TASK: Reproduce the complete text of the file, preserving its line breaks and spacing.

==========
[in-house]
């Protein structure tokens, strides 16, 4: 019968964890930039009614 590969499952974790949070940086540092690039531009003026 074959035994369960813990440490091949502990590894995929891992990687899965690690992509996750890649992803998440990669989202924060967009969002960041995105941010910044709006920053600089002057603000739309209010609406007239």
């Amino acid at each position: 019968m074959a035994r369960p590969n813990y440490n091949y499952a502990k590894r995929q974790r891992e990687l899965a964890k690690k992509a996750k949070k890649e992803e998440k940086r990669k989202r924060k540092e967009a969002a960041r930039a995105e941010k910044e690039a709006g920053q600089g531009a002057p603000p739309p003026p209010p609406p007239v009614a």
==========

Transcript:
[in-house]
């Protein structure tokens, strides 16, 4: 019968964890930039009614 590969499952974790949070940086540092690039531009003026 074959035994369960813990440490091949502990590894995929891992990687899965690690992509996750890649992803998440990669989202924060967009969002960041995105941010910044709006920053600089002057603000739309209010609406007239």
């Amino acid at each position: 019968m074959a035994r369960p590969n813990y440490n091949y499952a502990k590894r995929q974790r891992e990687l899965a964890k690690k992509a996750k949070k890649e992803e998440k940086r990669k989202r924060k540092e967009a969002a960041r930039a995105e941010k910044e690039a709006g920053q600089g531009a002057p603000p739309p003026p209010p609406p007239v009614a």